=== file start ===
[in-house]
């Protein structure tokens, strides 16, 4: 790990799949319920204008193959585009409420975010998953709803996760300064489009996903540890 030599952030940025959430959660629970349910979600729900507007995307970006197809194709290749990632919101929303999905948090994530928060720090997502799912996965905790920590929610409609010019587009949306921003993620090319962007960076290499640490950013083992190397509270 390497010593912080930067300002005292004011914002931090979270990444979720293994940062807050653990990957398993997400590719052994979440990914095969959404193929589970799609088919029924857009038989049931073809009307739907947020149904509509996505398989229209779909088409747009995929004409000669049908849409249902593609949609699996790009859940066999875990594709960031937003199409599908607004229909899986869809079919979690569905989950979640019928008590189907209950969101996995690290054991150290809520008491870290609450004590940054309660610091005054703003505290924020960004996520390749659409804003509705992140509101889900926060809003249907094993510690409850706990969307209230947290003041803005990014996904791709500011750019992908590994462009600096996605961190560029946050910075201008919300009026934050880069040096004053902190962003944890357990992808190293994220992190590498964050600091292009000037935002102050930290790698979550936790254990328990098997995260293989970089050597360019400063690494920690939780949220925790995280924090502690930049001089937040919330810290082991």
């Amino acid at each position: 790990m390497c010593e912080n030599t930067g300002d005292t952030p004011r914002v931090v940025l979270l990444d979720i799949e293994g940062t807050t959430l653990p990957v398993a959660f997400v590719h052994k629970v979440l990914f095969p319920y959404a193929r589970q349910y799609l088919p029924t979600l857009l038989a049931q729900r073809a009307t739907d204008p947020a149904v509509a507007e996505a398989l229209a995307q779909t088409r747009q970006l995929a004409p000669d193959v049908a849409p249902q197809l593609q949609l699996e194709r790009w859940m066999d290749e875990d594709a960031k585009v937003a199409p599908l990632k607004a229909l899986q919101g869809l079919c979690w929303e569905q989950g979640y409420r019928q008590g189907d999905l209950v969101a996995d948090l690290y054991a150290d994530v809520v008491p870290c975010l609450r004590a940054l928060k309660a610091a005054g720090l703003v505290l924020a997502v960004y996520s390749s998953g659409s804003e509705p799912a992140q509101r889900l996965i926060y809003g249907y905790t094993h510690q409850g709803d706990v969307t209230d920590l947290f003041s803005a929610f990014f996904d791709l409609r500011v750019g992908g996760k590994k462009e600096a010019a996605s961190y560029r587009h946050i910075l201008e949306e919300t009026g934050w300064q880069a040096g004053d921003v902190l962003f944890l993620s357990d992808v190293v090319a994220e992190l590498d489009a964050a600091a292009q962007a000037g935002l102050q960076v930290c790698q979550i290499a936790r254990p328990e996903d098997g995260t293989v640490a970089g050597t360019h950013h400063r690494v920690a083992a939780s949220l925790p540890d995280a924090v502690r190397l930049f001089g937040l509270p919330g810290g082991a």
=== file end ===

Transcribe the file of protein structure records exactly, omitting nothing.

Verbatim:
[in-house]
């Protein structure tokens, strides 16, 4: 790990799949319920204008193959585009409420975010998953709803996760300064489009996903540890 030599952030940025959430959660629970349910979600729900507007995307970006197809194709290749990632919101929303999905948090994530928060720090997502799912996965905790920590929610409609010019587009949306921003993620090319962007960076290499640490950013083992190397509270 390497010593912080930067300002005292004011914002931090979270990444979720293994940062807050653990990957398993997400590719052994979440990914095969959404193929589970799609088919029924857009038989049931073809009307739907947020149904509509996505398989229209779909088409747009995929004409000669049908849409249902593609949609699996790009859940066999875990594709960031937003199409599908607004229909899986869809079919979690569905989950979640019928008590189907209950969101996995690290054991150290809520008491870290609450004590940054309660610091005054703003505290924020960004996520390749659409804003509705992140509101889900926060809003249907094993510690409850706990969307209230947290003041803005990014996904791709500011750019992908590994462009600096996605961190560029946050910075201008919300009026934050880069040096004053902190962003944890357990992808190293994220992190590498964050600091292009000037935002102050930290790698979550936790254990328990098997995260293989970089050597360019400063690494920690939780949220925790995280924090502690930049001089937040919330810290082991």
């Amino acid at each position: 790990m390497c010593e912080n030599t930067g300002d005292t952030p004011r914002v931090v940025l979270l990444d979720i799949e293994g940062t807050t959430l653990p990957v398993a959660f997400v590719h052994k629970v979440l990914f095969p319920y959404a193929r589970q349910y799609l088919p029924t979600l857009l038989a049931q729900r073809a009307t739907d204008p947020a149904v509509a507007e996505a398989l229209a995307q779909t088409r747009q970006l995929a004409p000669d193959v049908a849409p249902q197809l593609q949609l699996e194709r790009w859940m066999d290749e875990d594709a960031k585009v937003a199409p599908l990632k607004a229909l899986q919101g869809l079919c979690w929303e569905q989950g979640y409420r019928q008590g189907d999905l209950v969101a996995d948090l690290y054991a150290d994530v809520v008491p870290c975010l609450r004590a940054l928060k309660a610091a005054g720090l703003v505290l924020a997502v960004y996520s390749s998953g659409s804003e509705p799912a992140q509101r889900l996965i926060y809003g249907y905790t094993h510690q409850g709803d706990v969307t209230d920590l947290f003041s803005a929610f990014f996904d791709l409609r500011v750019g992908g996760k590994k462009e600096a010019a996605s961190y560029r587009h946050i910075l201008e949306e919300t009026g934050w300064q880069a040096g004053d921003v902190l962003f944890l993620s357990d992808v190293v090319a994220e992190l590498d489009a964050a600091a292009q962007a000037g935002l102050q960076v930290c790698q979550i290499a936790r254990p328990e996903d098997g995260t293989v640490a970089g050597t360019h950013h400063r690494v920690a083992a939780s949220l925790p540890d995280a924090v502690r190397l930049f001089g937040l509270p919330g810290g082991a």